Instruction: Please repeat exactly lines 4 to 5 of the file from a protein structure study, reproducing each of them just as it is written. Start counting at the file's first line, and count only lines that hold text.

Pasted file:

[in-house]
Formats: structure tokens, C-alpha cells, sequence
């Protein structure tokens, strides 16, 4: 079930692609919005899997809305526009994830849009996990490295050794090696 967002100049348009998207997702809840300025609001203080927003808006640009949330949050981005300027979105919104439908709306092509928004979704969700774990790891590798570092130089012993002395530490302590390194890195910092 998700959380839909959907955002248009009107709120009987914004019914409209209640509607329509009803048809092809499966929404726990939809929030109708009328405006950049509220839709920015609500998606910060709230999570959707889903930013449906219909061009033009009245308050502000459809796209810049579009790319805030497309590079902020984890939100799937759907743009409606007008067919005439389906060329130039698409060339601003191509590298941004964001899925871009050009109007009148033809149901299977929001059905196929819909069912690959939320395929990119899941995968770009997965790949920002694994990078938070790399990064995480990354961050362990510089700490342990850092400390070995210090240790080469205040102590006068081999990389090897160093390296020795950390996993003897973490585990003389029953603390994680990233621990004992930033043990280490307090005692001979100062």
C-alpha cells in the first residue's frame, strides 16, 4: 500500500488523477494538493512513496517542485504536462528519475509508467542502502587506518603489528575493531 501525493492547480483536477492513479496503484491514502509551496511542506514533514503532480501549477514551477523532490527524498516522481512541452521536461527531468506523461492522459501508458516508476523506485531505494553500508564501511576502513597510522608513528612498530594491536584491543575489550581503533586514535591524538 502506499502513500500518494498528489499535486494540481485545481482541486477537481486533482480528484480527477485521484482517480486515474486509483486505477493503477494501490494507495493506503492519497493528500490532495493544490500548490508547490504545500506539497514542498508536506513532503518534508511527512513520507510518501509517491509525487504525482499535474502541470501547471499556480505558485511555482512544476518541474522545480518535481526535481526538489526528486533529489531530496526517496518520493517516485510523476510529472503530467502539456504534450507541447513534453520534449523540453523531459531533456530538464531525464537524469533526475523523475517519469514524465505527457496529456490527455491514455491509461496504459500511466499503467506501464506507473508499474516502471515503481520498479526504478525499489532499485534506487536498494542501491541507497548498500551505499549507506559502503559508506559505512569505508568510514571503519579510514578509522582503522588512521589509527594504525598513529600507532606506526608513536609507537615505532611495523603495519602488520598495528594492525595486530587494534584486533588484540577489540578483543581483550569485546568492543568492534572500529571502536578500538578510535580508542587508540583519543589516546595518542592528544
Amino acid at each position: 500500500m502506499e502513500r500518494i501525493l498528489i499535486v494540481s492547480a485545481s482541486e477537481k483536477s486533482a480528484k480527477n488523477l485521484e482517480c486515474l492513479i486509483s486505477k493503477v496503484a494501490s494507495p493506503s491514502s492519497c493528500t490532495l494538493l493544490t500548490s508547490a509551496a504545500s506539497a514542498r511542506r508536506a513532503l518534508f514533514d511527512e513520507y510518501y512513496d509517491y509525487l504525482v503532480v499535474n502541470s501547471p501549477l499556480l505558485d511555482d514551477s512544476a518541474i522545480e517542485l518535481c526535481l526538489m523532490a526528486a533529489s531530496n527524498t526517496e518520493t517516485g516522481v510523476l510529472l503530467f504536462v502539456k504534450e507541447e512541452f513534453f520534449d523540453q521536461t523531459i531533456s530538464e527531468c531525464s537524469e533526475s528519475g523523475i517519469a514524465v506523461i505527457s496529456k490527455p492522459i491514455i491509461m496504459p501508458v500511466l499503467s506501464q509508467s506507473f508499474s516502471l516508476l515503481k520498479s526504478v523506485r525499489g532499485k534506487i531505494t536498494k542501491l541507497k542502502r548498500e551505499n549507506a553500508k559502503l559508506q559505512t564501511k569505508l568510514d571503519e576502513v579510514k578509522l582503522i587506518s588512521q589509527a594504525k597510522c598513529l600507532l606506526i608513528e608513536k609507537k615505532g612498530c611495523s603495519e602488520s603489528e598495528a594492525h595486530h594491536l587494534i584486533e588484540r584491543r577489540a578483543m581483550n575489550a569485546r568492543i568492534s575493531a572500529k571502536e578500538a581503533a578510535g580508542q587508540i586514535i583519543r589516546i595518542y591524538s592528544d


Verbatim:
C-alpha cells in the first residue's frame, strides 16, 4: 500500500488523477494538493512513496517542485504536462528519475509508467542502502587506518603489528575493531 501525493492547480483536477492513479496503484491514502509551496511542506514533514503532480501549477514551477523532490527524498516522481512541452521536461527531468506523461492522459501508458516508476523506485531505494553500508564501511576502513597510522608513528612498530594491536584491543575489550581503533586514535591524538 502506499502513500500518494498528489499535486494540481485545481482541486477537481486533482480528484480527477485521484482517480486515474486509483486505477493503477494501490494507495493506503492519497493528500490532495493544490500548490508547490504545500506539497514542498508536506513532503518534508511527512513520507510518501509517491509525487504525482499535474502541470501547471499556480505558485511555482512544476518541474522545480518535481526535481526538489526528486533529489531530496526517496518520493517516485510523476510529472503530467502539456504534450507541447513534453520534449523540453523531459531533456530538464531525464537524469533526475523523475517519469514524465505527457496529456490527455491514455491509461496504459500511466499503467506501464506507473508499474516502471515503481520498479526504478525499489532499485534506487536498494542501491541507497548498500551505499549507506559502503559508506559505512569505508568510514571503519579510514578509522582503522588512521589509527594504525598513529600507532606506526608513536609507537615505532611495523603495519602488520598495528594492525595486530587494534584486533588484540577489540578483543581483550569485546568492543568492534572500529571502536578500538578510535580508542587508540583519543589516546595518542592528544
Amino acid at each position: 500500500m502506499e502513500r500518494i501525493l498528489i499535486v494540481s492547480a485545481s482541486e477537481k483536477s486533482a480528484k480527477n488523477l485521484e482517480c486515474l492513479i486509483s486505477k493503477v496503484a494501490s494507495p493506503s491514502s492519497c493528500t490532495l494538493l493544490t500548490s508547490a509551496a504545500s506539497a514542498r511542506r508536506a513532503l518534508f514533514d511527512e513520507y510518501y512513496d509517491y509525487l504525482v503532480v499535474n502541470s501547471p501549477l499556480l505558485d511555482d514551477s512544476a518541474i522545480e517542485l518535481c526535481l526538489m523532490a526528486a533529489s531530496n527524498t526517496e518520493t517516485g516522481v510523476l510529472l503530467f504536462v502539456k504534450e507541447e512541452f513534453f520534449d523540453q521536461t523531459i531533456s530538464e527531468c531525464s537524469e533526475s528519475g523523475i517519469a514524465v506523461i505527457s496529456k490527455p492522459i491514455i491509461m496504459p501508458v500511466l499503467s506501464q509508467s506507473f508499474s516502471l516508476l515503481k520498479s526504478v523506485r525499489g532499485k534506487i531505494t536498494k542501491l541507497k542502502r548498500e551505499n549507506a553500508k559502503l559508506q559505512t564501511k569505508l568510514d571503519e576502513v579510514k578509522l582503522i587506518s588512521q589509527a594504525k597510522c598513529l600507532l606506526i608513528e608513536k609507537k615505532g612498530c611495523s603495519e602488520s603489528e598495528a594492525h595486530h594491536l587494534i584486533e588484540r584491543r577489540a578483543m581483550n575489550a569485546r568492543i568492534s575493531a572500529k571502536e578500538a581503533a578510535g580508542q587508540i586514535i583519543r589516546i595518542y591524538s592528544d